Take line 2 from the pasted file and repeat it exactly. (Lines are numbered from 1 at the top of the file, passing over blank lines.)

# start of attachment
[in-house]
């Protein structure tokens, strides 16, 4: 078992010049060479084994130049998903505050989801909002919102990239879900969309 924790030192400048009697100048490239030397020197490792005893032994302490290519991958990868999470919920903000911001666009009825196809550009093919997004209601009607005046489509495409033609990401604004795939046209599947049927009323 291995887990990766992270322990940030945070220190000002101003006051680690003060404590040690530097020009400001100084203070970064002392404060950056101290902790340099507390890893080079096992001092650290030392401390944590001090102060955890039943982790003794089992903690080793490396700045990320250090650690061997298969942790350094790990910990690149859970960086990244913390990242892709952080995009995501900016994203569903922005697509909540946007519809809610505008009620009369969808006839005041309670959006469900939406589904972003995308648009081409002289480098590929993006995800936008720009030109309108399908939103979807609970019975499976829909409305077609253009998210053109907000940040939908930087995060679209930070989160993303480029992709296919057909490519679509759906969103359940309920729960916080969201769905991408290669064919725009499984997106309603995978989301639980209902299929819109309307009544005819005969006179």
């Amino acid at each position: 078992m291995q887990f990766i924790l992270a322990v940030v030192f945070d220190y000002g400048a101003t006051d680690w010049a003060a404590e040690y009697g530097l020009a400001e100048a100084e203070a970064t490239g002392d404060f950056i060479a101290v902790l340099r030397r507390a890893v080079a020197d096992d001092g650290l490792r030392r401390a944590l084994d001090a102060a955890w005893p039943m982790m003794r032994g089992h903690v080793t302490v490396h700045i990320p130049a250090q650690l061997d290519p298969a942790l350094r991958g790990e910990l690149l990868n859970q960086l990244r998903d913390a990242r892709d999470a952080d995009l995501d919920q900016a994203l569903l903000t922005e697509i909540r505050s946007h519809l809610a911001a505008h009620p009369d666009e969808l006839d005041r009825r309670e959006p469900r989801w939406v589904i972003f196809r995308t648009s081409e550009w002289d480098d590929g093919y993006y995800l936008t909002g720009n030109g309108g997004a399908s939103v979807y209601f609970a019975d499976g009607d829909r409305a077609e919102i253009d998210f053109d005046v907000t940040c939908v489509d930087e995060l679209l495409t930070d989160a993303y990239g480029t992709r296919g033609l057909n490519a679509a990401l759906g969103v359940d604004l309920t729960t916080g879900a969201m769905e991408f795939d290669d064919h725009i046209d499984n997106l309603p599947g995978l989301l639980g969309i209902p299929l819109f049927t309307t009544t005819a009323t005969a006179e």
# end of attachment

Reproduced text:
């Protein structure tokens, strides 16, 4: 078992010049060479084994130049998903505050989801909002919102990239879900969309 924790030192400048009697100048490239030397020197490792005893032994302490290519991958990868999470919920903000911001666009009825196809550009093919997004209601009607005046489509495409033609990401604004795939046209599947049927009323 291995887990990766992270322990940030945070220190000002101003006051680690003060404590040690530097020009400001100084203070970064002392404060950056101290902790340099507390890893080079096992001092650290030392401390944590001090102060955890039943982790003794089992903690080793490396700045990320250090650690061997298969942790350094790990910990690149859970960086990244913390990242892709952080995009995501900016994203569903922005697509909540946007519809809610505008009620009369969808006839005041309670959006469900939406589904972003995308648009081409002289480098590929993006995800936008720009030109309108399908939103979807609970019975499976829909409305077609253009998210053109907000940040939908930087995060679209930070989160993303480029992709296919057909490519679509759906969103359940309920729960916080969201769905991408290669064919725009499984997106309603995978989301639980209902299929819109309307009544005819005969006179």